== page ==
Where Hunting Happens, Conservation Happens™


The Boone and Crockett Club publishes position statements to inform and educate people about conservation and hunting issues. Thus, there is no charge for personal and non-commercial use of its position statements, but reprinting or re-use of any portions of a position statement shall credit the Boone and Crockett Club as the source. Any such use shall remain subject to all rights of the Boone and Crockett Club.
Nearly devoid of wild game, North America’s landscape in the late-1800s was a very different place. Bison, elk, and even deer were nearly wiped from the continent to supply a growing demand for meat, hides, and heads. To provide feathers for fashionable hats of high-society ladies, migratory birds were annihilated—sometimes by the hundreds with one shot from a massive “punt” gun. Only a handful of bison remained, and even whitetail deer were hard to find. Wildlife populations were spiraling toward extinction until a handful of influential hunters decided to end the slaughter.
Surveys indicate that only about five percent of America’s population hunts. Those same surveys indicate that another five percent are against any kind of hunting. The 90 percent in the middle? They’re on the fence about it. Relatively few Americans understand that hunters are responsible for the lion’s share of funding for state wildlife management agencies. That’s by design. The Boone and Crockett Club’s founders were hunters who understood that conservation isn’t free. And they worked to create a system of conservation that is paid for by those who care about it most.
Chronic Wasting Disease. Migration corridors. Predation. These are hardly topics of typical household banter, but they are what keep us up at night at the Boone and Crockett Club. These issues, along with many others affecting big game conservation, form the nucleus of our research programs. Our Professional Members and B&C Fellows conduct cutting-edge research on everything from climate change to calf recruitment. And in all the aspects of this research, we believe in using sound science to guide future wildlife management.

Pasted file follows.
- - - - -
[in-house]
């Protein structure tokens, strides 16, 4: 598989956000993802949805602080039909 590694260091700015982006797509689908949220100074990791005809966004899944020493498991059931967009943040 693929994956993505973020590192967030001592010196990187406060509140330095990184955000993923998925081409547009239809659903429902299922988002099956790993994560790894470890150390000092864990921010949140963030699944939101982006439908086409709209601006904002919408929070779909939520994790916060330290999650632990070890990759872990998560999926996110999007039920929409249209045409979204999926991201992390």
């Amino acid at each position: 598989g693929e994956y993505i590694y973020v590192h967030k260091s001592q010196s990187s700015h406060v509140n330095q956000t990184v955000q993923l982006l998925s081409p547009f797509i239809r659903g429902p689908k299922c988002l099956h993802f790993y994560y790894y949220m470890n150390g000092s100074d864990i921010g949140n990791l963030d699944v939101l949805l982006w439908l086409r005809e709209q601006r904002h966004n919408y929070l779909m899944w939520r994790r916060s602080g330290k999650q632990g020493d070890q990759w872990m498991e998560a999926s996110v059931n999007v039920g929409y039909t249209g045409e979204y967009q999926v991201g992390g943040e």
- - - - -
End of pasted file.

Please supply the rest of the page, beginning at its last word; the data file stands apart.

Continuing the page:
At times, it seems the world is changing faster than we can make sense of it. When it comes to conservation, though, the Boone and Crockett Club is working to help our future leaders keep up with those changes and understand what that change means for our wildlife resources. Since 1993, the Club and its members have funded endowed chairs and fellowships at universities across the country. In addition, the Club uses our Theodore Roosevelt Memorial Ranch as a base camp to show young adults how to embrace all aspects of the outdoors.
Boone and Crockett Club members and staff can sometimes be found on Capitol Hill where they work for permanent solutions to conservation problems. It all started with Boone and Crockett Club founder Theodore Roosevelt . He used his executive powers as the 26th U.S president to not just quadruple the amount of protected land in our nation, but plant the ideas that blossomed into the most successful wildlife conservation effort the world had ever seen. From legislation that placed limits on the amount of game one could legally take to the conception and execution of the North American Model of Wildlife Conservation, the Boone and Crockett Club has always been the tip of the legislative spear.
Accountants keep track of money. Jails keep rosters of inmates. And the Boone and Crockett Club keeps records of the largest specimens of North American big game. Why? Because if you’re going to measure the success of conservation and restoration efforts for an entire continent, then you’re going to need some way to keep score. And that’s what the Club’s founders did when they published the first copy of Records of North American Big Game in 1932.
The Boone and Crockett Club leads the conservation community by example. Through programs like Poach and Pay, we continue to take a stand against wanton waste of our wildlife. In addition, our support of wildlife research and conservation education ensures future generations of game managers and biologists have the tools they need. Even in the halls of Congress, you’ll find members of the Boone and Crockett Club advocating for conservation legislation. Everything we do builds upon the legacy of our founders. And with the continued support of our members and others who care about wildlife, we’ll continue to conserve well into the future. Learn more about our conservation programs and efforts below.
Established in 1887 by Theodore Roosevelt and George Bird Grinnell, the Boone and Crockett Club was founded by hunters who dedicated their lives to the conservation of wildlife. As the turn of the 20th century approached our nation, these men had to make a choice: stand by and watch our cherished wildlife disappear or work for the protection and propagation of our wildlife resource. Thankfully, they rose to the challenge and chose the latter.
B&C headquarters along the banks of the Clark Fork River in Missoula, Montana. The George C. "Tim" Hixon North American Conservation Summit Center The nation's oldest and most influential conservation group continues its second century of service in the heart of the Rockies in Missoula, Montana...

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"The wildlife and its habitat cannot speak. So we must and we will."

-Theodore Roosevelt